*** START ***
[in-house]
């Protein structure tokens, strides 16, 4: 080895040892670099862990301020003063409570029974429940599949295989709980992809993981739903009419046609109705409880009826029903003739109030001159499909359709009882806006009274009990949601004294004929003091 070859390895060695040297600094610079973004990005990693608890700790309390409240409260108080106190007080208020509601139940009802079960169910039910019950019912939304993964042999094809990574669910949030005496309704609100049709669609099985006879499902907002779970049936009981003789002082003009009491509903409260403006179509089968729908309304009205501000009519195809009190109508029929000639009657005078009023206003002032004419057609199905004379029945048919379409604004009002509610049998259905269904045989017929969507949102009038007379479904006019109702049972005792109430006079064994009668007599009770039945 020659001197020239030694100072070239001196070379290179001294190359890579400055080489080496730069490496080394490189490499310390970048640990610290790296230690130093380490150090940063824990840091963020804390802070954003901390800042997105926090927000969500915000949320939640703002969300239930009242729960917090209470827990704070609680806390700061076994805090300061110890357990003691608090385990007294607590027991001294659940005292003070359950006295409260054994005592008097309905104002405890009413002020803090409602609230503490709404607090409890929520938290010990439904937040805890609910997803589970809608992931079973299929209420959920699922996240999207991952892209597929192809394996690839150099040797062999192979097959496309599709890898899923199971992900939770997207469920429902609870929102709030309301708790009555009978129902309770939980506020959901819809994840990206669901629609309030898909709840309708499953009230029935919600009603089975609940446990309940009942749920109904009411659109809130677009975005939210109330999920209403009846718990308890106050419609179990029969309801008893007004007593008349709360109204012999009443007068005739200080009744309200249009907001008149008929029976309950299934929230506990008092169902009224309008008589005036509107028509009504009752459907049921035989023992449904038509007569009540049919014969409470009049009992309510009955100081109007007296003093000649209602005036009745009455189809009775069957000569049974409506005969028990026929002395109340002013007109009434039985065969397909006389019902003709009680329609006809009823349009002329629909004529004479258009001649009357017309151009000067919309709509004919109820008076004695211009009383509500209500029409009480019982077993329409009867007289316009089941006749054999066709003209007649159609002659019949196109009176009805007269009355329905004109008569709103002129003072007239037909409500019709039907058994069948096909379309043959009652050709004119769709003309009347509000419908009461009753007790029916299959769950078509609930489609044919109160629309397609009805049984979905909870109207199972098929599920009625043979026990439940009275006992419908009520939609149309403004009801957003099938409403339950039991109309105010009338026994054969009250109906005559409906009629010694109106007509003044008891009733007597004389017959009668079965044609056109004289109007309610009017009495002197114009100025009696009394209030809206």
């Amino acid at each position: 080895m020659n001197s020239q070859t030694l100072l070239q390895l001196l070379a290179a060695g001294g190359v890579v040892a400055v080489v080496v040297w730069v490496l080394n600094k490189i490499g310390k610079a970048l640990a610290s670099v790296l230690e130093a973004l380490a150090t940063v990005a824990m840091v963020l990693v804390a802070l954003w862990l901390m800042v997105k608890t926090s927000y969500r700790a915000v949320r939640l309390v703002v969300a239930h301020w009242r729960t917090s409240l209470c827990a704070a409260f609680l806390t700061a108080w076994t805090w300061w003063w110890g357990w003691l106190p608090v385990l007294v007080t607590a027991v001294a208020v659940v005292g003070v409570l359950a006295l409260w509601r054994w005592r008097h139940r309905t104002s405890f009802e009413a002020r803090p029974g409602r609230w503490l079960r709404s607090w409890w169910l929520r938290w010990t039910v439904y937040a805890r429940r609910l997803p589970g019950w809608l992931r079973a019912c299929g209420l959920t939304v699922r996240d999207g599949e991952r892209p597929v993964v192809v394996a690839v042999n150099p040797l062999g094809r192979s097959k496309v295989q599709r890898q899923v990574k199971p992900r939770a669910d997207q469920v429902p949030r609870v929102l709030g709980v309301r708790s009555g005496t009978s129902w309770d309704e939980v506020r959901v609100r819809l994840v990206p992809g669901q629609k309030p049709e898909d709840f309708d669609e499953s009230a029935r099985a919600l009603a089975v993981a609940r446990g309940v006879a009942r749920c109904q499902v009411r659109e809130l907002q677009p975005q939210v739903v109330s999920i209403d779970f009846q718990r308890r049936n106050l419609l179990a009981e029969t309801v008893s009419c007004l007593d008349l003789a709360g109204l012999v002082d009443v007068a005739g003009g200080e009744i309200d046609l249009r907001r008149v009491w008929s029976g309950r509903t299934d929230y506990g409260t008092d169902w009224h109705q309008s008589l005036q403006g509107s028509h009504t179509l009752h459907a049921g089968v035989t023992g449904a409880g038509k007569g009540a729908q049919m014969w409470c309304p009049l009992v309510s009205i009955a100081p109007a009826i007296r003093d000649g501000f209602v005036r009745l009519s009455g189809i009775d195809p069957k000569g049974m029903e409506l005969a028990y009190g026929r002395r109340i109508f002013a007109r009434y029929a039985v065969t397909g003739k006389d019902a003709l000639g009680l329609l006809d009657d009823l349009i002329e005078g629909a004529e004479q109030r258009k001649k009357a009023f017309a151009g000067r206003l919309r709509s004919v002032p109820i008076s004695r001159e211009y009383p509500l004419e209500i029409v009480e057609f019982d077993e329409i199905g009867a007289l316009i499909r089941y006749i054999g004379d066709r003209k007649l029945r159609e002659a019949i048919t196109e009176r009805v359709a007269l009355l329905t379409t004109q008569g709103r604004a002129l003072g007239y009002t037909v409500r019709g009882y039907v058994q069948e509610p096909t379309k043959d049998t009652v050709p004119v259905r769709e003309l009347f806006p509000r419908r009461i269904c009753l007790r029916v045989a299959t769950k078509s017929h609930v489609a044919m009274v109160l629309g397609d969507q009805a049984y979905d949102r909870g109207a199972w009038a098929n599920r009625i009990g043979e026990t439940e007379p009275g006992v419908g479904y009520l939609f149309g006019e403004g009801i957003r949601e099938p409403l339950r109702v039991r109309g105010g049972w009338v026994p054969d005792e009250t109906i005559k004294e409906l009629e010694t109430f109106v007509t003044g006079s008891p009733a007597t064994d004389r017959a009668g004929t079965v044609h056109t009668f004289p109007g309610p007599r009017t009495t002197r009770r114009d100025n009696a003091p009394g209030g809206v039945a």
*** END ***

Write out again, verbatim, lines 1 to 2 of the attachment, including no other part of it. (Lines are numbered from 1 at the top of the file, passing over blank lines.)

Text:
[in-house]
């Protein structure tokens, strides 16, 4: 080895040892670099862990301020003063409570029974429940599949295989709980992809993981739903009419046609109705409880009826029903003739109030001159499909359709009882806006009274009990949601004294004929003091 070859390895060695040297600094610079973004990005990693608890700790309390409240409260108080106190007080208020509601139940009802079960169910039910019950019912939304993964042999094809990574669910949030005496309704609100049709669609099985006879499902907002779970049936009981003789002082003009009491509903409260403006179509089968729908309304009205501000009519195809009190109508029929000639009657005078009023206003002032004419057609199905004379029945048919379409604004009002509610049998259905269904045989017929969507949102009038007379479904006019109702049972005792109430006079064994009668007599009770039945 020659001197020239030694100072070239001196070379290179001294190359890579400055080489080496730069490496080394490189490499310390970048640990610290790296230690130093380490150090940063824990840091963020804390802070954003901390800042997105926090927000969500915000949320939640703002969300239930009242729960917090209470827990704070609680806390700061076994805090300061110890357990003691608090385990007294607590027991001294659940005292003070359950006295409260054994005592008097309905104002405890009413002020803090409602609230503490709404607090409890929520938290010990439904937040805890609910997803589970809608992931079973299929209420959920699922996240999207991952892209597929192809394996690839150099040797062999192979097959496309599709890898899923199971992900939770997207469920429902609870929102709030309301708790009555009978129902309770939980506020959901819809994840990206669901629609309030898909709840309708499953009230029935919600009603089975609940446990309940009942749920109904009411659109809130677009975005939210109330999920209403009846718990308890106050419609179990029969309801008893007004007593008349709360109204012999009443007068005739200080009744309200249009907001008149008929029976309950299934929230506990008092169902009224309008008589005036509107028509009504009752459907049921035989023992449904038509007569009540049919014969409470009049009992309510009955100081109007007296003093000649209602005036009745009455189809009775069957000569049974409506005969028990026929002395109340002013007109009434039985065969397909006389019902003709009680329609006809009823349009002329629909004529004479258009001649009357017309151009000067919309709509004919109820008076004695211009009383509500209500029409009480019982077993329409009867007289316009089941006749054999066709003209007649159609002659019949196109009176009805007269009355329905004109008569709103002129003072007239037909409500019709039907058994069948096909379309043959009652050709004119769709003309009347509000419908009461009753007790029916299959769950078509609930489609044919109160629309397609009805049984979905909870109207199972098929599920009625043979026990439940009275006992419908009520939609149309403004009801957003099938409403339950039991109309105010009338026994054969009250109906005559409906009629010694109106007509003044008891009733007597004389017959009668079965044609056109004289109007309610009017009495002197114009100025009696009394209030809206």